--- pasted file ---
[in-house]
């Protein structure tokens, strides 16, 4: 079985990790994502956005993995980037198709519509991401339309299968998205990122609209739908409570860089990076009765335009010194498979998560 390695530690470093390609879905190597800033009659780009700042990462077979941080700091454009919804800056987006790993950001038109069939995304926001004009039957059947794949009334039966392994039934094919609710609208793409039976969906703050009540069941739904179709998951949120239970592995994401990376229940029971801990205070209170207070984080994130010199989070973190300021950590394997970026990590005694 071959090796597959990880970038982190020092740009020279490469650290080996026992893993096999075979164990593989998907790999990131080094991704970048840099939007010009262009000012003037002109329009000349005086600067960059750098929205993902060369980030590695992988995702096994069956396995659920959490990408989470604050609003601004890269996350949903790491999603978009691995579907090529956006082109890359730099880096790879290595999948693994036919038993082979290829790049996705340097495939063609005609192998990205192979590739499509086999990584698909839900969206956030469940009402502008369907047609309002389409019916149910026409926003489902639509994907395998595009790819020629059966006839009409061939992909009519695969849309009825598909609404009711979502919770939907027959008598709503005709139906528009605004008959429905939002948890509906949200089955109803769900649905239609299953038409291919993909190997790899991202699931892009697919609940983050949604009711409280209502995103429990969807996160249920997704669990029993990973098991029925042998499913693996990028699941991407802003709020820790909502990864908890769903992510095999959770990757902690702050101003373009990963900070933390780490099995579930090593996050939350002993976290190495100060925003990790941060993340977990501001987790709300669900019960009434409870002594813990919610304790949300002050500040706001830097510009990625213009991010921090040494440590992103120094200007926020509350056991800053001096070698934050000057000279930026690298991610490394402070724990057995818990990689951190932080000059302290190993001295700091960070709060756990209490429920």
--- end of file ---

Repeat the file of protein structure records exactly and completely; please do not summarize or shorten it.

[in-house]
């Protein structure tokens, strides 16, 4: 079985990790994502956005993995980037198709519509991401339309299968998205990122609209739908409570860089990076009765335009010194498979998560 390695530690470093390609879905190597800033009659780009700042990462077979941080700091454009919804800056987006790993950001038109069939995304926001004009039957059947794949009334039966392994039934094919609710609208793409039976969906703050009540069941739904179709998951949120239970592995994401990376229940029971801990205070209170207070984080994130010199989070973190300021950590394997970026990590005694 071959090796597959990880970038982190020092740009020279490469650290080996026992893993096999075979164990593989998907790999990131080094991704970048840099939007010009262009000012003037002109329009000349005086600067960059750098929205993902060369980030590695992988995702096994069956396995659920959490990408989470604050609003601004890269996350949903790491999603978009691995579907090529956006082109890359730099880096790879290595999948693994036919038993082979290829790049996705340097495939063609005609192998990205192979590739499509086999990584698909839900969206956030469940009402502008369907047609309002389409019916149910026409926003489902639509994907395998595009790819020629059966006839009409061939992909009519695969849309009825598909609404009711979502919770939907027959008598709503005709139906528009605004008959429905939002948890509906949200089955109803769900649905239609299953038409291919993909190997790899991202699931892009697919609940983050949604009711409280209502995103429990969807996160249920997704669990029993990973098991029925042998499913693996990028699941991407802003709020820790909502990864908890769903992510095999959770990757902690702050101003373009990963900070933390780490099995579930090593996050939350002993976290190495100060925003990790941060993340977990501001987790709300669900019960009434409870002594813990919610304790949300002050500040706001830097510009990625213009991010921090040494440590992103120094200007926020509350056991800053001096070698934050000057000279930026690298991610490394402070724990057995818990990689951190932080000059302290190993001295700091960070709060756990209490429920």